A long-time member of the Orangeburg Consolidated School District 4 Board of Trustees was honored at a recent board meeting.Aaron Rudd was recognized for 45 years of service as a trustee and board chairman of OCSD4.Superintendent Dr. Tim Newman presented Rudd with a certificate and a pin from the S.C. School Boards Association. Rudd was first elected to the school board in 1973 and led it through the first consolidation process in 1997.
For all the fame he achieved during his lifetime, the Rev. Dr. Martin Luther King Jr. didn't forget the importance of communities like Orangeburg to the civil rights movement.In fact, he helped personally energize the movement here at a time when its hopes were at an all-time low. "It was 1964, or thereabout. Orangeburg was in the thralls of the movement, picketing, boycotting and demonstrating for equal rights," Jim Sulton said.
Dr. Tim Newman, superintendent of Orangeburg Consolidated School District 4, has been named one of three finalists for superintendent of the York II-Clover School District.He was recently approached about applying for the position, Newman said Wednesday.“Based on the potential opportunity for my family and my career advancement, I applied, interviewed, and have been named one of three finalists,” he said.
Muck Rack makes it simple to find people, tweets, or articles that mention any name, keyword, company, hashtag etc. We've compiled this guide to help you make the most of your search.
Selecting a term
Start searching tweets, articles from media outlets, articles mentioned in tweets, journalists'
names, titles and bios with some suggested searches:
Companies or Topics (e.g. iPhone, Microsoft)
Phrases (e.g. "cloud computing") — use quotes to keep the terms together
Twitter handles (e.g. @username) — returns those who have mentioned or replied to
Names (e.g. "David Pogue")
Hashtags (e.g. #sxsw, #london2012)
Bio details (e.g. vegan, Olympics, father)
Muck Rack's Advanced Search allows for many boolean operators.
Find results that mention multiple specified terms, use AND or
+. For example, ensure each result contains both Elon Musk and Mark Zuckerberg by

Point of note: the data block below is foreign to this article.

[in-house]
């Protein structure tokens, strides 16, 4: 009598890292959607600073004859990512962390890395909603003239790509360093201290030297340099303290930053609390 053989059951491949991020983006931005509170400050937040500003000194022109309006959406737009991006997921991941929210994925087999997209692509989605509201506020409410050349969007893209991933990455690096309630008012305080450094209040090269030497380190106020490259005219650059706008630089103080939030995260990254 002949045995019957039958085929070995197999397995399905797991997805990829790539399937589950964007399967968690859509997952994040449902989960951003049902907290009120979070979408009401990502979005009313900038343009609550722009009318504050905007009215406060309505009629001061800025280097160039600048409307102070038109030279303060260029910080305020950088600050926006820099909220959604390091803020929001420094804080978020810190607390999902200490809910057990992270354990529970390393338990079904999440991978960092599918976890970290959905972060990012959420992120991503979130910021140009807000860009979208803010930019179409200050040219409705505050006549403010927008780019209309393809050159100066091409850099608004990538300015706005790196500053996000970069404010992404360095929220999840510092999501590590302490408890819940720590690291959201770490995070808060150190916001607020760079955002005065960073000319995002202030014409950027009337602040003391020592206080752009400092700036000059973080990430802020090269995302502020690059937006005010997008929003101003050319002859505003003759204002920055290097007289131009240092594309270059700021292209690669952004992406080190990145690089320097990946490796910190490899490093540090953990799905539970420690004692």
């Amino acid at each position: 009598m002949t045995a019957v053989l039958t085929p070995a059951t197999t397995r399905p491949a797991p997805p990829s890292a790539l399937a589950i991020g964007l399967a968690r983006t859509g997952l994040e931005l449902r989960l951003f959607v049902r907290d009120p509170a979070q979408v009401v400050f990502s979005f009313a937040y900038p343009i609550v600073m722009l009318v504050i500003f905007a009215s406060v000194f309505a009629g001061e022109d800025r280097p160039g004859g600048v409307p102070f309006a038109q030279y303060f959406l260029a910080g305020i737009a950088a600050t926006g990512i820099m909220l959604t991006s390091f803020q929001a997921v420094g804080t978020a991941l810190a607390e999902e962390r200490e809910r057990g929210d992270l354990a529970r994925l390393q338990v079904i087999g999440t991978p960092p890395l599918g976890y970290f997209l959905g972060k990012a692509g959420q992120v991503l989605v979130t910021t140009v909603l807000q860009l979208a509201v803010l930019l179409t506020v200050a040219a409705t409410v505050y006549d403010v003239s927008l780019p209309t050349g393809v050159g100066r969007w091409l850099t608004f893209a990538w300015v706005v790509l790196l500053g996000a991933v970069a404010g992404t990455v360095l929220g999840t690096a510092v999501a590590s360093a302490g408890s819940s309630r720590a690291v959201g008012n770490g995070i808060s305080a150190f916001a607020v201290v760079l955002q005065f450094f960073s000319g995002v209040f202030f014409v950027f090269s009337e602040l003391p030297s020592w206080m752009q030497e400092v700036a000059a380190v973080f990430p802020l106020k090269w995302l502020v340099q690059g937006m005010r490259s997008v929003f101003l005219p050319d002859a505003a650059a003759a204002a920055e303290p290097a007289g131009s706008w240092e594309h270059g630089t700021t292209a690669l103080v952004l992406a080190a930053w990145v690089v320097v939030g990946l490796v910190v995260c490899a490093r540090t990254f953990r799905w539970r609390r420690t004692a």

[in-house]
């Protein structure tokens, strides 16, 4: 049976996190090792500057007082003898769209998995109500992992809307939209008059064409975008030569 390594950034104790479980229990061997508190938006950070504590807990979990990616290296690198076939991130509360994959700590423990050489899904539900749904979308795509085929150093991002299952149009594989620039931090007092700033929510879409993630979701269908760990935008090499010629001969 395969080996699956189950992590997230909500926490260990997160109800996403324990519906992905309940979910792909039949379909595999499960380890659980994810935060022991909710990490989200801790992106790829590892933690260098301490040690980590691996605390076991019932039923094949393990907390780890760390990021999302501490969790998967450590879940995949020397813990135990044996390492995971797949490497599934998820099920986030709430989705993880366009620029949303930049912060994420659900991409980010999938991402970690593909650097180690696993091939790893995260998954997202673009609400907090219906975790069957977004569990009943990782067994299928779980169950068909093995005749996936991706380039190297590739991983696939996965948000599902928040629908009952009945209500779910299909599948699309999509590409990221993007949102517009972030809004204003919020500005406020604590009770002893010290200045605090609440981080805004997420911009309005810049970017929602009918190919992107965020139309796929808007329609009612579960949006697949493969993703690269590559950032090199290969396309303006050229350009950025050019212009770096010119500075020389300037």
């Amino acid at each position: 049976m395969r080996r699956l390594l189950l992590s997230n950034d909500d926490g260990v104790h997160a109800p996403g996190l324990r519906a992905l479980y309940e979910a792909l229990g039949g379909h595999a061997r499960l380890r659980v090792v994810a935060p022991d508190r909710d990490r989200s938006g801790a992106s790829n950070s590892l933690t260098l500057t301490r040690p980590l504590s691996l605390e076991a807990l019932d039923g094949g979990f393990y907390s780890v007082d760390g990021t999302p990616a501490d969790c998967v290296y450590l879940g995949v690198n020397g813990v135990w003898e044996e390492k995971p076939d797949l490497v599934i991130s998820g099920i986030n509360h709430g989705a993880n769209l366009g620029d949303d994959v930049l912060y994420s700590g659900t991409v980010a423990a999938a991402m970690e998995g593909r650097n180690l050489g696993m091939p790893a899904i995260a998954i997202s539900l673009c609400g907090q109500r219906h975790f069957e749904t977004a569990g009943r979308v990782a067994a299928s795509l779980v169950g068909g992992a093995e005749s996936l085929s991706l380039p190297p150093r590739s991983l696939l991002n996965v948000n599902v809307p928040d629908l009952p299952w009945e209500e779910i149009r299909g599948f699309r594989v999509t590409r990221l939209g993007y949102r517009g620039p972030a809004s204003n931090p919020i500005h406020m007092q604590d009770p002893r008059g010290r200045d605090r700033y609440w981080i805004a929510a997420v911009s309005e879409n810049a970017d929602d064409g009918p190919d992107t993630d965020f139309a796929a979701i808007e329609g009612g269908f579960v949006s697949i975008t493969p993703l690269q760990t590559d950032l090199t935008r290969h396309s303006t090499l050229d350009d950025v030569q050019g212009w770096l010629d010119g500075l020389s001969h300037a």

searching Musk AND Zuckerberg or Musk + Zuckerberg.
Use the operators OR or , to broaden your search when you'd like either of
multiple terms to appear in results. (This is the default behavior of our search when no operators
are used). For example, results will contain either cake or cookie by searching cake OR cookie or cake,cookie
Use NOT or - to subtract results from your search. For
example, searching Disney will yield results about the Walt Disney Company as well as Walt Disney
World Resort. To exclude mentions of Disney World, search for Disney -World or Disney
When using one of these operators with a phrase, enclose it in quotation marks. For example, you can
find results about smartphones excluding Apple's iPhone 4S by searching smartphone -"iPhone
Exact case matching or punctuation
If you're searching for a brand name or keyword that relies on specific punctuation marks or capitalization, you can
find results that match your exact query by adding matchcase: before the keyword you're searching for, like matchcase:E*TRADE .
Use parentheses to separate multiple
boolean phrases. For example, to find journalists talking about having fun in Disney World or
Disneyland, search for ("disney world" OR disneyland) AND fun.
An asterisk can be used to search for any variation of a root word truncated by the asterisk. For example, searching for admin* will return results for administrator, administration, administer, administered, etc.
A near operator is an AND operator where you can control the distance between the words. You can vary the distance the near operation uses by adding a forward slash and number (between 0-99) such as strawberries NEAR/10 "whipped cream", which means the strawberries must exist within 10 words of "whipped cream".